The first two public hearings on the Loudoun’s proposed fiscal year 2018 budget have been relatively quiet as the county enjoys a flush budget position allowing it to catch up service shortfalls that have built up over years of lean, post-recession revenues.
Only seven people signed up to speak at board’s second budget hearing, held at 3 p.m. Thursday. Of those, only six showed up.
Supporters of Every Citizen Has Opportunity, Inc. and other employment services continued their push to protect additional positions that that provide job opportunities for residents with mental and physical disabilities. Although more than a hundred people have jobs through ECHO, others have been on the 28-person-long waiting list for as long as two years, according to ECHO representatives.
“As high school graduation quickly approaches, this number is expected to grow,” said Jodi Kinney of Middleburg.
Affordable Housing as Economic Development
Windy Hill Foundation Executive Director Kim Hart asked the Board of Supervisors to fund an idea which appears far down a list of needs that didn’t fit into County Administrator Tim Hemstreet’s proposed fiscal year 2018 budget. Hiring two new employees would allow the county to move affordable housing land development policies and regulation out of the county’s Department of Family Services.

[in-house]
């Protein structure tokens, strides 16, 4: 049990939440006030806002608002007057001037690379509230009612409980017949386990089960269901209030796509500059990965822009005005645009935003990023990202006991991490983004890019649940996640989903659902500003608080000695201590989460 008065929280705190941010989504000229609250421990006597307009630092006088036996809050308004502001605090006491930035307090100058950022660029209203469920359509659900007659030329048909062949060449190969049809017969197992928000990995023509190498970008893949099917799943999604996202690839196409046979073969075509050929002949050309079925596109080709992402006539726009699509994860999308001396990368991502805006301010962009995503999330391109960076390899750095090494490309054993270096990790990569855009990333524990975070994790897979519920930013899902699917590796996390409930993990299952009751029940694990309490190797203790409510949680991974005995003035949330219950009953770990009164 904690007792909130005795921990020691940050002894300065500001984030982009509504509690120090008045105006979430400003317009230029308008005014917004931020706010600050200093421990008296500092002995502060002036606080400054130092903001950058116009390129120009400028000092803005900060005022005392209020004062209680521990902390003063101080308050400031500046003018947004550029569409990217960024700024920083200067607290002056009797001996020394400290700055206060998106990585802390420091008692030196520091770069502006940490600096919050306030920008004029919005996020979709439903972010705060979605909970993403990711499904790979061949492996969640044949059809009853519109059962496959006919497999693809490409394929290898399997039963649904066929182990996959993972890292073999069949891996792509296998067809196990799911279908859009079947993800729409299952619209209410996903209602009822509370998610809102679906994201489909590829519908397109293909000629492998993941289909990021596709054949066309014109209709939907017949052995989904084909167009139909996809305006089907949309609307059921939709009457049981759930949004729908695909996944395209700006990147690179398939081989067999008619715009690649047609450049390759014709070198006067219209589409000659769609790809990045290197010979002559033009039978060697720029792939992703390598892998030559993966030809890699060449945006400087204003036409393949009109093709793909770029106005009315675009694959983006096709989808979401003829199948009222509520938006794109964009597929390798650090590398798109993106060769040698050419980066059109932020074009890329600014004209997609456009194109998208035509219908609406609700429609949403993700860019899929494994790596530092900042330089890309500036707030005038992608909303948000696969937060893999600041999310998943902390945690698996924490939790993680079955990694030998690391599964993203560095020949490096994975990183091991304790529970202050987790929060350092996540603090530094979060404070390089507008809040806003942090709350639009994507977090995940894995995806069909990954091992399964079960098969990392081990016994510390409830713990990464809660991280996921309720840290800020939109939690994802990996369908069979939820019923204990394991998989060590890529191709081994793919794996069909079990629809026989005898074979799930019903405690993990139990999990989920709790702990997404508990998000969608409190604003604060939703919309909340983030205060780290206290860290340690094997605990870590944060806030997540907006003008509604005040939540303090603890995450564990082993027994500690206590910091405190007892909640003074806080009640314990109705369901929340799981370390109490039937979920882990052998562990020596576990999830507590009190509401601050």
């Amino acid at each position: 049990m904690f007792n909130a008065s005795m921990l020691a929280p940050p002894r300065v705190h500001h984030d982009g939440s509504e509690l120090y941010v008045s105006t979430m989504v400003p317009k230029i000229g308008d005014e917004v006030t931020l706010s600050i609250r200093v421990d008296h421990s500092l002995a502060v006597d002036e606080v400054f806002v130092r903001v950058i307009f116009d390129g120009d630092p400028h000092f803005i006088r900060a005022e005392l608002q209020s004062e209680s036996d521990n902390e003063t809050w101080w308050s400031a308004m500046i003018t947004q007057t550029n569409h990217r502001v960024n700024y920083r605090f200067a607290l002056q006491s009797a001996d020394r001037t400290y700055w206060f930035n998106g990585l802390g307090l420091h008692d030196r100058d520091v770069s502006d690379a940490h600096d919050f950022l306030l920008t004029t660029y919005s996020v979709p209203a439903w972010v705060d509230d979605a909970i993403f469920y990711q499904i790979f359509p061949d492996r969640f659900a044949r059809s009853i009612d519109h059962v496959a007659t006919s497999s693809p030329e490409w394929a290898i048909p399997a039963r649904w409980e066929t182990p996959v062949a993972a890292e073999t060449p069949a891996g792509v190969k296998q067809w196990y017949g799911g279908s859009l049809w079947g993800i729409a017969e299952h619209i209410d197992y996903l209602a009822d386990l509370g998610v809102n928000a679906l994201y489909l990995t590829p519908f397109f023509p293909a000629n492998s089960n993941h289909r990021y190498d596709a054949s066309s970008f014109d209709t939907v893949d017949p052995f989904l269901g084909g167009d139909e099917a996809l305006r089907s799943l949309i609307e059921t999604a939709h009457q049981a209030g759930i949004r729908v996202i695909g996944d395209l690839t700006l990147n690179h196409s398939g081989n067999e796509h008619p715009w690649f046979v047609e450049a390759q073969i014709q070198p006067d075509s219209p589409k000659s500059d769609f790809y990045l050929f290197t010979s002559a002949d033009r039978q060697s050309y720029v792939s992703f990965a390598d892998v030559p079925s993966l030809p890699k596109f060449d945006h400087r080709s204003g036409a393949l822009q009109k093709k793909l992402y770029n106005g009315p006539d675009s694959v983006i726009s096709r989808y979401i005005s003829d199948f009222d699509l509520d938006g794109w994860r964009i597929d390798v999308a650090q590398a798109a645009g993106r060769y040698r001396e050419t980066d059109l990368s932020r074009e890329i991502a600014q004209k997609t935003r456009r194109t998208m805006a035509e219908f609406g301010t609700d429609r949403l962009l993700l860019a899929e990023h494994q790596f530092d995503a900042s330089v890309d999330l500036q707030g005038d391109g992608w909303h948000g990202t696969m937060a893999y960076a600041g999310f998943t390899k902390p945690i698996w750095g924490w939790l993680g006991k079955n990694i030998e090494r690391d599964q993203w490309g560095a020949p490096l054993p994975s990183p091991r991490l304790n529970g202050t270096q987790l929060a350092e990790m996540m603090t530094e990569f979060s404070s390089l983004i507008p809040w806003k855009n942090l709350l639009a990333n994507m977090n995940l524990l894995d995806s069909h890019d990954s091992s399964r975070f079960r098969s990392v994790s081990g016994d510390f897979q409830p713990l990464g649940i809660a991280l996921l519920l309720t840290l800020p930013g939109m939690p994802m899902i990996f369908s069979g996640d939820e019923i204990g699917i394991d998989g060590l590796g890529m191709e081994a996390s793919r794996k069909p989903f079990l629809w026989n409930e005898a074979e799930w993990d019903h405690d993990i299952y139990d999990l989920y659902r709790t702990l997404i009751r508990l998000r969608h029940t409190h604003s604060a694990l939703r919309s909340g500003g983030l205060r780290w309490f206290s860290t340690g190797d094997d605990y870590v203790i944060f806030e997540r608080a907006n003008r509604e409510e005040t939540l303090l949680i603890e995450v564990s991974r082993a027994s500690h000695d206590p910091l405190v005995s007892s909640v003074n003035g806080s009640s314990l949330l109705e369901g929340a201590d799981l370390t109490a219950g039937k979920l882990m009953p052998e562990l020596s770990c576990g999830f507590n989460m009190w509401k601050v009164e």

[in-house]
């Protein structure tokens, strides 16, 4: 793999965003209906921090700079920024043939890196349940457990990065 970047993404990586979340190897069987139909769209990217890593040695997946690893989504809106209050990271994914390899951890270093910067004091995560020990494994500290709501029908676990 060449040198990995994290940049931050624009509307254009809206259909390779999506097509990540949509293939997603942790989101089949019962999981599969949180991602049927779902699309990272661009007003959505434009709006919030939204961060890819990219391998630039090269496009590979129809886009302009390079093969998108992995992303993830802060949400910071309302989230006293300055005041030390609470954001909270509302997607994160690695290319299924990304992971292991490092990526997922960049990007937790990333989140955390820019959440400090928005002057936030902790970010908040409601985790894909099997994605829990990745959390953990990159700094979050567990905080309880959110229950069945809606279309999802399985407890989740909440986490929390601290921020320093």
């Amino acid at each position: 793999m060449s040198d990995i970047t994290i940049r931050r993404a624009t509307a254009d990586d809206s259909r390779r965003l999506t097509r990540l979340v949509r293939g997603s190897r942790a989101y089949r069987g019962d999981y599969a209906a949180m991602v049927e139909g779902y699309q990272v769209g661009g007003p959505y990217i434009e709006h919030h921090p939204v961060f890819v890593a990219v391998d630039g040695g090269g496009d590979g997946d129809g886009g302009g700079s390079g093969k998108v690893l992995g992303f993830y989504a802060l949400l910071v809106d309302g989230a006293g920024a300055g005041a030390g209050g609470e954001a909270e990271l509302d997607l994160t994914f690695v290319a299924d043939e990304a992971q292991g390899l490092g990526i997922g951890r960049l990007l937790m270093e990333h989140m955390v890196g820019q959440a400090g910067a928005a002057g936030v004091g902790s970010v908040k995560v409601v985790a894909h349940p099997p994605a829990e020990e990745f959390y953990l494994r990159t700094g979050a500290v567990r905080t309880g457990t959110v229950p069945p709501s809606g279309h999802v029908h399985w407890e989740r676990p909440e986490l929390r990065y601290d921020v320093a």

Hart said there has been a “big change” in affordable and workforce housing in recent years.
“For the first time, workforce housing is being seen as being connected to and important to economic development,” Hart said. He pointed out that affordable housing “as a means to support a vibrant economy” now appears in the county’s strategic plan.
Supervisors, particularly Supervisor Suzanne M. Volpe (R-Algonkian), have pushed hard to tackle Loudoun’s affordable housing shortage, and have already made some changes to the county’s Affordable Dwelling Unit program to increase opportunities to secure grant funding from the U.S. Department of Housing and Urban Development and Virginia Housing Development Authority. Supervisors are now discussing whether to transfer management of its affordable housing program to the Department of Economic Development.
Hart said those two new county positions are important.
“First, it is an advocate inside the county to help this whole process move along,” Hart said. “Second, it is someone inside the county staff that can write the policies necessary to make this all work. But third, and most importantly, you have to have staff that know what they’re doing to run the big housing trust fund.”
The county has a $24 million housing trust fund, and it would not be unusual, according to Hart, to multiply to leverage that money with grants and other funding by as much as 20-to-1.
“If you even get ten-to-one leverage on $24 million, that’s $240 million,” Hart said, with which he said the county can do a lot.
The Board of Supervisors will hold one final budget public Saturday, March 4 at 9 a.m. at the Loudoun County Public Schools Administration Building, 21000 Education Court in Ashburn. The board is expected to make a final vote on the budget Tuesday, April 4.